ESA preps Earth observation satellite with onboard AI processor
ROME — The European Space Agency plans to launch an Earth observation satellite equipped with an artificially intelligent processor that would enable the spacecraft to make decisions regarding what to image and which data to send to the ground.
The satellite, currently nicknamed BrainSat, will sport Intel’s Myriad visual data processor and launch next year, Josef Aschbacher, ESA’s director for Earth observation programs, told SpaceNews on the sidelines of PhiWeek, a five-day conference focusing on the future of Earth observation at the ESA Centre for Earth Observation in Frascati, Italy.
“The technology has not been flown in space yet. We are working on this right now because we think that’s certainly an experiment that we need to do,” Aschbacher said. “At the moment, we are organizing the details of when and where exactly, but we will see this coming up to space very soon.”
The sensor, requiring only 1 watt of power, is one of the game-changing advancements in artificial intelligence and computing technology that the space industry is seeking to harness.
ESA, Aschbacher said, is boosting its artificial intelligence development team and is collaborating with leaders in the sector including Google, NVIDIA, Amazon and SAP.
Last year, the Earth Observation directorate launched what it calls the PhiLab, a future-focused team working on harnessing the potential of artificial intelligence and other disruptive innovations.
Aschbacher said the cooperation between ESA and artificial intelligence developers is mutually beneficial. The agency’s Earth observation satellites produce 150 terabytes of data per day — a massive data set that can’t be conveniently processed by human analysts but which can at the same time serve as an excellent source of training data for machine learning and artificial intelligence algorithms.
Speaking at the same event, Planet CEO Will Marshall said that advancements in artificial intelligence and computing technology are finally unlocking the full potential of Earth observation, enabling companies to take full advantage of the resources that are currently in orbit.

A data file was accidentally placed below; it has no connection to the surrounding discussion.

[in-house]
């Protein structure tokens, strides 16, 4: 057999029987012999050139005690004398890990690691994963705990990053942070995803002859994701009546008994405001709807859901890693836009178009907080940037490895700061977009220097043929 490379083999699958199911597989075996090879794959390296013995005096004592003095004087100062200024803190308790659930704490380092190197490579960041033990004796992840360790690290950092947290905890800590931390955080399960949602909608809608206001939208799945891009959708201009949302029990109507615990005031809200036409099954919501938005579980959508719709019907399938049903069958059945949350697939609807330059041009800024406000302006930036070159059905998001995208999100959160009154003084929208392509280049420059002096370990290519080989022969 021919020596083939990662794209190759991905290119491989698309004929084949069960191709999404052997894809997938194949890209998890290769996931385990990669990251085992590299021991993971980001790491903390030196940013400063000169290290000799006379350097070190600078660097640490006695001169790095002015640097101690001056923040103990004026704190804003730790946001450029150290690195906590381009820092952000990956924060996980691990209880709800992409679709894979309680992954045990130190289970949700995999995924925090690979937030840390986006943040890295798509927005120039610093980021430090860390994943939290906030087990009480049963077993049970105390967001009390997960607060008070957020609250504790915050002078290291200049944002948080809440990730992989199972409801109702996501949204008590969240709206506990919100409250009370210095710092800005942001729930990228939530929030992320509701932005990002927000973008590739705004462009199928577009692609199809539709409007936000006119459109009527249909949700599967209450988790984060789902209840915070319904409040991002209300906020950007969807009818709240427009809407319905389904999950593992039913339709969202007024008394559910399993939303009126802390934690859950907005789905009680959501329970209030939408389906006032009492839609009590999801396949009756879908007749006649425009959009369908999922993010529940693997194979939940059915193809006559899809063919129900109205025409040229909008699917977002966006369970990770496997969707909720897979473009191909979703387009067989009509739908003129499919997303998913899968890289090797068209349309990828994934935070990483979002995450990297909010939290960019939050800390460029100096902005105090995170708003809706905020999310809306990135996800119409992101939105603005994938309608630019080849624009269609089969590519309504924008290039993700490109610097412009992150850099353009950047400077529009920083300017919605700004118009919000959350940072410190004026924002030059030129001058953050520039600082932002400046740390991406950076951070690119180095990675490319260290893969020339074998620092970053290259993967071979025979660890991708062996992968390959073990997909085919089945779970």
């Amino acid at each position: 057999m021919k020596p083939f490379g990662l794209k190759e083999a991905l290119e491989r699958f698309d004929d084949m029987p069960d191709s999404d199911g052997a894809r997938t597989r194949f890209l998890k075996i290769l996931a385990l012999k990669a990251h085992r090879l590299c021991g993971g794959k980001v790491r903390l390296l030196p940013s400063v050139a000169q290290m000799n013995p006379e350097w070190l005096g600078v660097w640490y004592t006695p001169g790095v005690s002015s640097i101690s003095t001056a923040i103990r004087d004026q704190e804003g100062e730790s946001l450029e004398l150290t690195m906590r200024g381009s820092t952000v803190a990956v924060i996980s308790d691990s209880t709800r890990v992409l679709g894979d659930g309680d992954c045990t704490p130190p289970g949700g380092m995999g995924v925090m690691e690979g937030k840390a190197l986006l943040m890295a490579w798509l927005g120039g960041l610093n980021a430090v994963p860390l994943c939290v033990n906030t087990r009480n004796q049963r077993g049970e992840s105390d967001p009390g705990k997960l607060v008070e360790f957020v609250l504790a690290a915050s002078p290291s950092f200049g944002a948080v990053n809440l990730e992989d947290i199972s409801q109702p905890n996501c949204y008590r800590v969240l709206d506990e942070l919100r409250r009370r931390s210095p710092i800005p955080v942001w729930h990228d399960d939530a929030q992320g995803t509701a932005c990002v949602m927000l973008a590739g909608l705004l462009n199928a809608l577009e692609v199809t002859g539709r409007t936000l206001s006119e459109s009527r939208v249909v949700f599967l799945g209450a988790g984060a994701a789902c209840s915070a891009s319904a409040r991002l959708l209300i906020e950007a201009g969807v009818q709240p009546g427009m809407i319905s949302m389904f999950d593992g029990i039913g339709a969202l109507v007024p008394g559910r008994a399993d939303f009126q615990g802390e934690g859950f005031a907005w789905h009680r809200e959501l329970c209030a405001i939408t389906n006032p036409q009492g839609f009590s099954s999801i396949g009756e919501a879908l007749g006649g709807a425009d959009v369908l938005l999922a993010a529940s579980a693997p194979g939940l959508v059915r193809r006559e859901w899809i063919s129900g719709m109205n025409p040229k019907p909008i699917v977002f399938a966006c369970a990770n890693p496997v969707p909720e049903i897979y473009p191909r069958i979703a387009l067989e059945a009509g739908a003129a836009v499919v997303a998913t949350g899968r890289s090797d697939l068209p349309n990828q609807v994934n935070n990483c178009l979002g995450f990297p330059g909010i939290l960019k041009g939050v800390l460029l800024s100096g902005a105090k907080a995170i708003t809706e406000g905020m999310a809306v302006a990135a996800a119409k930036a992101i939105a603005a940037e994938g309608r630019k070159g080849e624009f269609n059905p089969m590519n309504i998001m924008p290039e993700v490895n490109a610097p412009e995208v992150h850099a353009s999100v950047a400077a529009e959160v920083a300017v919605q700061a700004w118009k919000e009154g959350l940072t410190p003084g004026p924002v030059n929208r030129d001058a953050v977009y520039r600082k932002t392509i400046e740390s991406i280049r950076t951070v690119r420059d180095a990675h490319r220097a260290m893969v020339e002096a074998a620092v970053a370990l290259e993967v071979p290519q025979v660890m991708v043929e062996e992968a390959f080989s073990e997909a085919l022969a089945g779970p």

“The goal is to be able to see deforestation in the morning and be able to tell the officials the same day to send someone to go there immediately instead of notifying them that something happened a month later,” he said. “It requires a lot of translation. It’s not just the imagery. We are flooded with imagery at this point.”
Last year, Planet achieved their goal of imaging every spot on Earth once a day. Now, Marshall said, the San Francisco-headquartered firm is focused on a new goal: indexing everything that’s happening on the Earth every day using artificial intelligence.
“Basically we are trying to turn the massive amount of images that we get every day into a map of objects and locations of the objects,” he said. “Then we can search, for example, how many houses are there in Italy, what’s happening around the borders or how ships are moving in the oceans.”
Artificial intelligence, Marshall said, will cover the ‘last mile problem’ of getting the right information into the hands of the right people to help them make the right decisions when it comes to natural disasters and emergencies, climate change or geopolitical issues.
Aschbacher said ESA hopes to create an AI-powered system that would bring together images from all Earth observation platforms operated by the agency as well as European national and commercial providers. This task will be challenging since data come in different formats, using different sensors and calibration.
“In the future, data from ESA assets will be integrated, but also assets across Europe because we want to create a coordinated approach to some societal questions,” he said. “It’s really much better to connect them and make sure that this is really not just a data source but a connected data source in order to better utilize various data sources both from big satellites and small satellites combined.”
Aschbacher said he expects the development of artificial intelligence systems will be a large part of the agency’s next Earth Observation Envelope Programme that will be decided on at the ESA ministerial conference in November 2019. This meeting of ESA member states takes place every three years, and is where budgets and future activities of the agency are approved.
“At the moment the funding [for AI] is not huge on our side,” he said. “But we expect AI as well as machine learning and other emerging technologies such as blockchain to be a bigger part of the next envelope program.”